I love community Theatre. Any time you can support activities that involve creativity, kindness and fun, I think you should do it. Now, not all community theatre is good. Some is actually very terrible. But for the most part, these are people who have day jobs and want a forum for their creative outlet. Not everyone needs to have a career in the arts but arts as a hobby is what helps fulfill people and make their day brighter. I am for that. So I like to support it, and its fun for me….usually…
Thursday night I had the pleasure for going to the Trinity Players rendition of The Music Man. I brought my dad because it is his all time favourite musical. It is essentially the feel good story of the power of positive thought. If you think you can succeed, you will.
A friend of mine Tim Lo, who is the company’s Assistant Director, Barbershop Quartet member and all-round good guy, suggested I come see the show. I had never been to a production of the Trinity Players before and was hooked when he told me it was The Music Man. My dad often showed us the movie as kids and on car trips we sang the complicated musical pieces for pure entertainment. Now that I am an adult, I realize just how complicated these are. Think of it as the ground roots for rap – early Hamilton? Well…Not quite but fun to listen to!
The stage is at the Trinity Church 10037 84 Ave, Edmonton. The seats were less than comfortable being wooden pews, but had a licensed intermission in the basement and there was something strangely naughty about drinking beer in the sanctuary, that part was fun too. I am not sure where the actors come from or how they came to be part of the theatre troupe, but I do know there were auditions in September, so its not a group of pals saying “You be him, You be her and I’ll sew stuff” It might be that way actually, but it didn’t feel that way.
The Music Man was preformed in an over-the-top fun and kitschy way. But it worked and I sat with a smile on my face for most of the evening. Harold Hill played by Kyle Sanscartier, was slick and smarmy, the way Harold Hill should be played. His character development evolved into a guy with a conscience. I wanted him to be Robert Preston who portrayed him in the film, but as soon as the opening scene was done, this guy was Harold Hill to me. He masterfully pulled off Ya Got Trouble and 76 Trombones, his rendition had me singing in my seat. The show needed a strong lead because Marian Paroo played by Christina O’Dell would have carried the show off on her own without that balance. Her skill and musical talent had won our hearts from the first moment she sang on stage. My dad remarked that he enjoyed her rendition far more than than that Shirley Partridge, or Shirley Jones who portrayed Marian the Librarian in the Movie version. The two worked beautifully together although lacked real heat during the love scene, but that kept it family friendly.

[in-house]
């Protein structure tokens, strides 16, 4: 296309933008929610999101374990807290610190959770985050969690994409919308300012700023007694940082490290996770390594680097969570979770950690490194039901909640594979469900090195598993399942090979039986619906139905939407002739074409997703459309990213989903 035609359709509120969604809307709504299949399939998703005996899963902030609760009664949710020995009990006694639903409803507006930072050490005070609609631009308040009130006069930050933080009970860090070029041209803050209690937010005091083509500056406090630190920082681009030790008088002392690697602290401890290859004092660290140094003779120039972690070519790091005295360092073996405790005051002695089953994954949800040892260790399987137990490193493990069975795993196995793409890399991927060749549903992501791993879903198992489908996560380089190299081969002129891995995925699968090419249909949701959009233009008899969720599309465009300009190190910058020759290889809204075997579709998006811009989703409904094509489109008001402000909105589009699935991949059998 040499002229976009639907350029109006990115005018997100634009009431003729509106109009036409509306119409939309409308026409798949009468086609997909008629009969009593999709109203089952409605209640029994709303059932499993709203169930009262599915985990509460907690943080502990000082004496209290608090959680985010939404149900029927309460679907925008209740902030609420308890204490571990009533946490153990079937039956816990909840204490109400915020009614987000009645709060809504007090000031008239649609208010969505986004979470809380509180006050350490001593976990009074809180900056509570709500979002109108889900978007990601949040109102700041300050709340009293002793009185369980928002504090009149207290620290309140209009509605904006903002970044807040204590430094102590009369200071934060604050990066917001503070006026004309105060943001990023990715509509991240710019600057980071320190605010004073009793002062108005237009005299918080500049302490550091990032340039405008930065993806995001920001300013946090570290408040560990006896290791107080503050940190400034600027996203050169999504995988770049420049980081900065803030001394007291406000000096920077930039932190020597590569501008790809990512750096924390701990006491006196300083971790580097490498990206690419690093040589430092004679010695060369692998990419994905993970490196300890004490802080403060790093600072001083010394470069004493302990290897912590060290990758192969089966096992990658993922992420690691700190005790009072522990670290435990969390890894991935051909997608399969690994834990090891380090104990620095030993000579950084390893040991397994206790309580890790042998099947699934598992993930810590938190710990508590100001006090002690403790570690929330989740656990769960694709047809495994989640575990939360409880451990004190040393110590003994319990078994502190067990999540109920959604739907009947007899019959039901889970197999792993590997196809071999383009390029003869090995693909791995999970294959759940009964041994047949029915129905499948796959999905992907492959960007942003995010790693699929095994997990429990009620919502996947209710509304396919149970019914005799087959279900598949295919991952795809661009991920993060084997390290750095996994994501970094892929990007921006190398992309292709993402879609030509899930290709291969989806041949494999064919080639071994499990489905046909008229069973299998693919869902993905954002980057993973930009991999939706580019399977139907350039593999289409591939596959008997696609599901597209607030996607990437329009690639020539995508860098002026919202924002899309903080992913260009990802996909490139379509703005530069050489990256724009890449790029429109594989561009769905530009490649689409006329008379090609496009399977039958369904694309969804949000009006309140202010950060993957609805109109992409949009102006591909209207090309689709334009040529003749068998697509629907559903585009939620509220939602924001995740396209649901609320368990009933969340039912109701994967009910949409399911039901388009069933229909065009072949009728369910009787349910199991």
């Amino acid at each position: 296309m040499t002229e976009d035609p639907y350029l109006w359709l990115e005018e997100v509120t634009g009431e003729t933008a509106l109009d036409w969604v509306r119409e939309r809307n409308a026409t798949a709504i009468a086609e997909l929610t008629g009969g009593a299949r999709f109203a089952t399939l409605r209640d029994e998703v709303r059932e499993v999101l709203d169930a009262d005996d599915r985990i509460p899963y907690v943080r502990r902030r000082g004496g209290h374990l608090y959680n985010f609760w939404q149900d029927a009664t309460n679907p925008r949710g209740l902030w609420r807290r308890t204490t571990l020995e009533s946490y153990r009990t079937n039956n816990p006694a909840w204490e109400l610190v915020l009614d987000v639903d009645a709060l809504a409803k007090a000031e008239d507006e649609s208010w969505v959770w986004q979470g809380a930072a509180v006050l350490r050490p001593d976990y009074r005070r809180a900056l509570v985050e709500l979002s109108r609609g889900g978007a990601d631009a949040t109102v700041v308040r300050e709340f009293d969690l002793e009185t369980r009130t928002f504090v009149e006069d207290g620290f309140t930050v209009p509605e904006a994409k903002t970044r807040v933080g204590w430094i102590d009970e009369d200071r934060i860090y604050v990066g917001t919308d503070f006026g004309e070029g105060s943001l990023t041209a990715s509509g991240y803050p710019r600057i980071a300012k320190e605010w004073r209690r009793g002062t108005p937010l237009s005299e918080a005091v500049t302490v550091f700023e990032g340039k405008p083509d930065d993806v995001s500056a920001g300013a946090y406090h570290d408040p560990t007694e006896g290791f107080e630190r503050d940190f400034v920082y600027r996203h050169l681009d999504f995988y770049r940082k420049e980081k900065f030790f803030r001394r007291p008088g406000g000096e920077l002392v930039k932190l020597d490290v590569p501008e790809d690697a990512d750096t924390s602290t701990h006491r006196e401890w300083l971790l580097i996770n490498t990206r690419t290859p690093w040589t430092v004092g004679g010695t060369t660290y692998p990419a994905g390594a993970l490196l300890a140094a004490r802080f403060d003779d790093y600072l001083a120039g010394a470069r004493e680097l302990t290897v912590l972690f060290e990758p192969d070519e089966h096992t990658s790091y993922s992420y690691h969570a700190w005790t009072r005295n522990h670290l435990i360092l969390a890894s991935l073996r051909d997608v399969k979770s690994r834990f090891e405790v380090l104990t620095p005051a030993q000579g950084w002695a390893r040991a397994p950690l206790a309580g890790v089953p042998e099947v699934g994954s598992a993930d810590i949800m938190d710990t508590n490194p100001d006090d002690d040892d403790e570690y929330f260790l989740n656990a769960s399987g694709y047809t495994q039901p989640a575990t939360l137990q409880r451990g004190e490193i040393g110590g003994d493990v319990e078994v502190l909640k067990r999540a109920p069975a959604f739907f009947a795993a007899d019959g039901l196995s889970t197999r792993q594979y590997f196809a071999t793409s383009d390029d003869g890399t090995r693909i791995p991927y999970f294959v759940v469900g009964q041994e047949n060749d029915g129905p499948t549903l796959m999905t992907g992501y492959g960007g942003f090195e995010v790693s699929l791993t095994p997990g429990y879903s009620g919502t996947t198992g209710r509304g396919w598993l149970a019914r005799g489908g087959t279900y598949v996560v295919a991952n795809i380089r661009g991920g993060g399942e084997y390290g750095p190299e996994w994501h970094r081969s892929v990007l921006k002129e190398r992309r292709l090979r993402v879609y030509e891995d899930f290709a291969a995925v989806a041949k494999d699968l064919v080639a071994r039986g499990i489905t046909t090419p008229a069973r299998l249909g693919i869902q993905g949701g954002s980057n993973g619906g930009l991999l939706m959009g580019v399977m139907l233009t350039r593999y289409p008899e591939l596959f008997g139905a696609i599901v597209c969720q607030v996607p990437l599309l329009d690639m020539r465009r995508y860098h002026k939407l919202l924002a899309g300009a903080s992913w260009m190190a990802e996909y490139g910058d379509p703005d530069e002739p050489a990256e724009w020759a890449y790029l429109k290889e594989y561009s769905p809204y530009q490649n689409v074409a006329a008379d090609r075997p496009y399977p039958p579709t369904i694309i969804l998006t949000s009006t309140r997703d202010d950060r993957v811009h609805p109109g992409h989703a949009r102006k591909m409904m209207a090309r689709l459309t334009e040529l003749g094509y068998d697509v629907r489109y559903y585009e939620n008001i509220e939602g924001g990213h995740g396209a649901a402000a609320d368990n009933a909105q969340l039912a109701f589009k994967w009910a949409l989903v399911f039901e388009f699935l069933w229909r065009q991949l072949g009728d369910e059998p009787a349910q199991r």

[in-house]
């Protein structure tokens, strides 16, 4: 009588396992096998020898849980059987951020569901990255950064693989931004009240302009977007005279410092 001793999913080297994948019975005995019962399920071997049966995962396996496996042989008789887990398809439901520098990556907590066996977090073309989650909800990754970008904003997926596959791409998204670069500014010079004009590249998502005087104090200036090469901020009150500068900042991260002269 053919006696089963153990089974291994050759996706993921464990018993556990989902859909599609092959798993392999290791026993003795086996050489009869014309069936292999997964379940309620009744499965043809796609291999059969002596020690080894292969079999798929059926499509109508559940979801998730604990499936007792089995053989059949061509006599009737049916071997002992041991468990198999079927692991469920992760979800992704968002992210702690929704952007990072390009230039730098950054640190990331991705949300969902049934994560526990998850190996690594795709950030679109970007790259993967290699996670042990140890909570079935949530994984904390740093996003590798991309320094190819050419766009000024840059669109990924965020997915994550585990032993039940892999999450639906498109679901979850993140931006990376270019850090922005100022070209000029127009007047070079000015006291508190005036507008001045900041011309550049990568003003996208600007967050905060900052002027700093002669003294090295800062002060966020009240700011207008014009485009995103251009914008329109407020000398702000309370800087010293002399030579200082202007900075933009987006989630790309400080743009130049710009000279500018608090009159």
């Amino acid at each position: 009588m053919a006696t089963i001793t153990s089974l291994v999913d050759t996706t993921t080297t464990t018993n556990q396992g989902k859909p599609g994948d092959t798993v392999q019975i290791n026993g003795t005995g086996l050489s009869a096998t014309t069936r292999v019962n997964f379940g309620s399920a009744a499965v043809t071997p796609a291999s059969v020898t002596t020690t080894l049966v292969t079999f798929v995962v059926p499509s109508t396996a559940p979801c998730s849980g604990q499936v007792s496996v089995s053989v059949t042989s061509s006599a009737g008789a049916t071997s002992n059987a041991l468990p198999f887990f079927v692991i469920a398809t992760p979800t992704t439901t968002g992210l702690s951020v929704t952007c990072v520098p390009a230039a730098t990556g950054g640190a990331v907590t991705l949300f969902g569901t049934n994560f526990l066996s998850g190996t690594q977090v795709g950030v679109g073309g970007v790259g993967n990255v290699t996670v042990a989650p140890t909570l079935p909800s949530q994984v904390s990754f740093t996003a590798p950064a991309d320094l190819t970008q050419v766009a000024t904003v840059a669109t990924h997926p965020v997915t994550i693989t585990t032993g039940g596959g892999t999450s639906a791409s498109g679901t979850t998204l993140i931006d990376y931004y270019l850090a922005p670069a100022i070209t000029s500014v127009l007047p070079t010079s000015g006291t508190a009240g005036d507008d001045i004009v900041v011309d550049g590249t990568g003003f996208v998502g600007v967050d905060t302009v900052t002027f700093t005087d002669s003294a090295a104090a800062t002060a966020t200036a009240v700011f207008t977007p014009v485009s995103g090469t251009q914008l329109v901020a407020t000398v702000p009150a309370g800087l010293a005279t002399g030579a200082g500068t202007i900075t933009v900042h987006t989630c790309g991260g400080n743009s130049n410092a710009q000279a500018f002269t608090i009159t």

There were hidden gems throughout the show, such as the hen party singing Pick-a-little/Talk-a-Little/Goodnight and the Wells Fargo Wagon, I won’t divulge any spoilers, but that was my favourite scene of the night. The Barbershop Quartet gets a big shout out too because Barbershop makes everything more fun and the scene they sang with Christina O’Dell was complicated and their skill made it so fantastic. Hats off to Producer/Director Morgan Kunitz who brought together this community theatre and created something fun and enjoyable.
Tickets are available at the door and eventbrite.com for tonight’s show and tomorrow night. This production was great enough for me to become a regular patron of the Trinity Players. Next week I will be at Jesus Christ Superstar because I bet they will create a fantastic version.
Go give them watch.
Photo Credit Nance Price @nancpricephotography
Trinity Church 10037 84 Ave, Edmonton
March 23-26, 2017 @ 7:30 PM
March 25, 2017 @ 2:00 PM
$18 Holy Trinity Edmonton